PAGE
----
Pagenaud wins inaugural Grand Prix of Indianapolis
The Frenchman was one of several drivers to gamble on fuel strategy, and made it stick for the final 29 laps Saturday to earn his third career IndyCar victory. He took the lead when Oriol Servia had to stop with four laps remaining, and Pagenaud managed to make it to the finish despite having to keep one eye on his mirrors.
Ryan Hunter-Reay was second and Helio Castroneves third on his 39th birthday.
"Man I didn't know what we were asking for, but we made fuel," Pagenaud said in Victory Lane. "The fuel saving was amazing. It was nerve-wracking. I was worried about RHR coming back, and I didn't know what Helio was doing here. I don't like racing off throttle."
Sebastien Bourdais and Charlie Kimball rounded out the top five.
James Hinchcliffe was taken from the track on a stretcher and transported to a hospital with an unspecified injury. A replay appeared to show he had been hit by debris from a car in front of him following a restart.
"I was actually next to him on track and all of a sudden debris went everywhere and he slowed up," Hunter-Reay said about his Andretti Autosport teammate. "It was something that happened in front of him and he was hit, I don't know, in the hand, in the head. At first I heard head, and now I hear hand."
The race began with a violent wreck when pole-sitter Sebastian Saavedra stalled on the standing start. He was hit by multiple cars, and debris struck Indianapolis Mayor Greg Ballard as he waved the green flag.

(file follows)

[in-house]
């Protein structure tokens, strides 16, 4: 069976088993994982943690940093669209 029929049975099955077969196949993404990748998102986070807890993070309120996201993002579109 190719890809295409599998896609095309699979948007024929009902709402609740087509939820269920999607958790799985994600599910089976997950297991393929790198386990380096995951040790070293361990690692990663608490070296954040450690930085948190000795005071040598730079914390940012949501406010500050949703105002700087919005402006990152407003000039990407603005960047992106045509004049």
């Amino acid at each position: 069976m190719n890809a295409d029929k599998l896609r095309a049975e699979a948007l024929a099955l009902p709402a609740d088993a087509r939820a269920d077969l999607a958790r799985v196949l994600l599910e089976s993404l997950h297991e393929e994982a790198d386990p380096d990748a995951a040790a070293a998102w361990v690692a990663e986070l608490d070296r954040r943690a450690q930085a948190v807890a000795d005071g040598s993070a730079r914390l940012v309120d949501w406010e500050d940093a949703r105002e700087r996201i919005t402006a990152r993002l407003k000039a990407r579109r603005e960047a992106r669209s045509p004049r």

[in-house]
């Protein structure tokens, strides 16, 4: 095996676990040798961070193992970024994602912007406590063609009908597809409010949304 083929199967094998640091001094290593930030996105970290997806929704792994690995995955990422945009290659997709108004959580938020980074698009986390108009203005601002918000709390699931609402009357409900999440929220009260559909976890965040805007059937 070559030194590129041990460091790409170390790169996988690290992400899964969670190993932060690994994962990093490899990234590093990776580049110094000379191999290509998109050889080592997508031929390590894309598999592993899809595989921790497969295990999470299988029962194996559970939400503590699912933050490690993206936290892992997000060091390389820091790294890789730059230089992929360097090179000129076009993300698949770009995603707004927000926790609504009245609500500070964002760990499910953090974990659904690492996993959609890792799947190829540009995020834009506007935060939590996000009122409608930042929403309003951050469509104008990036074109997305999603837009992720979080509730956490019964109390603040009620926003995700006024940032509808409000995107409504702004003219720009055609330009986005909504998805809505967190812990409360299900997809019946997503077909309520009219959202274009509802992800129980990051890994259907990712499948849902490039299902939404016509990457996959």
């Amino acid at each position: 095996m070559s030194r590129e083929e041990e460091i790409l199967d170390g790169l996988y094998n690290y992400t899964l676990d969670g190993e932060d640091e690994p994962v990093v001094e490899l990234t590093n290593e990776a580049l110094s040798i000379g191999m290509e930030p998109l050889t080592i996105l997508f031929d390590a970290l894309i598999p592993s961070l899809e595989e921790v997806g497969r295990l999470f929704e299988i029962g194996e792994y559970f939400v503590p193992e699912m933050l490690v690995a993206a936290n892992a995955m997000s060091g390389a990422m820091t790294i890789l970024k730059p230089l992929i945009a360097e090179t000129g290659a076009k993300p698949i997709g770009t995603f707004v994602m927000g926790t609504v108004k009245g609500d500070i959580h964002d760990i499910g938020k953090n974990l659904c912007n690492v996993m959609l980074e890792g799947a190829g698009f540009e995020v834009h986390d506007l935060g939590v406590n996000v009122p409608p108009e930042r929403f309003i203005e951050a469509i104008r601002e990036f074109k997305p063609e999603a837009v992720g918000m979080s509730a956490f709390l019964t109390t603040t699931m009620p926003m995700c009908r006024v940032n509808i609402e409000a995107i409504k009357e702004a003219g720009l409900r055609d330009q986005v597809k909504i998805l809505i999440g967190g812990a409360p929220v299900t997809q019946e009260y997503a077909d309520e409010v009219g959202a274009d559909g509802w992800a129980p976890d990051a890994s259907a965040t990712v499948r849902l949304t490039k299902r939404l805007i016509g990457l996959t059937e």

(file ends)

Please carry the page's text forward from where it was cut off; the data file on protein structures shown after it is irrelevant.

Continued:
Saavedra's car simply didn't go when the lights went out and, after Hunter-Reay frantically darted around him, Saavedra was clipped by Carlos Munoz and then hit hard from behind by Mikhail Aleshin.
"We just followed protocol at the start," Saavedra said. "As soon as I released the clutch, it went from 11,000 rpm to zero. This should not have happened, unfortunately."
The initial hit from Munoz didn't seem too bad, but Aleshin's direct hit sprayed debris all over the track, sending spectators and track workers standing along the wall scrambling for cover. Saavedra was seen in his cockpit with his arms in the air anticipating a potential collision as cars tried to weave their way around his stalled KV Racing car. He was visibly upset after the accident as he talked to his team on his pit stand. He had won the first pole of his career — in part because Hunter-Reay had his two fastest laps disallowed for causing a caution in Friday's qualifying — and was looking for a strong finish at the famed race track.
"Man, we had an opportunity to be at the front of the pack in this amazing place. We wanted to bring it home in the same place," he said. "To not even get a chance because of a freaking electrical thing ..."
It had many drivers complaining about the standing starts, which have been problematic since IndyCar began using them at some tracks last season. The incident damaged several cars one day before teams begin practice for the May 25 Indianapolis 500.
"I think IndyCar has had like two good standing starts since we started them last year," said driver/owner Ed Carpenter, who saw Mike Conway have to take his car to the garage for repairs after the accident. "Haven't been a fan, still not a fan."
Drivers also grumbled about the way race control was restarting the races, with the leader having to use a late restart zone. Graham Rahal said he was victimized when he was run into from behind by Juan Pablo Montoya.
"These restarts are pretty stupid. You can't see back there because the rear wings are so big, and the officials, we need to work with them to try to change this because there's going to be a lot of accidents," Rahal said. "I said the restart before, I said to my dad, 'Somebody's going to get hurt out here because you can't see.'
"They need to let the leader go earlier. Right now, the way it is, they're trying to be like NASACAR and this isn't NASCAR. We can't just bump-draft each other."
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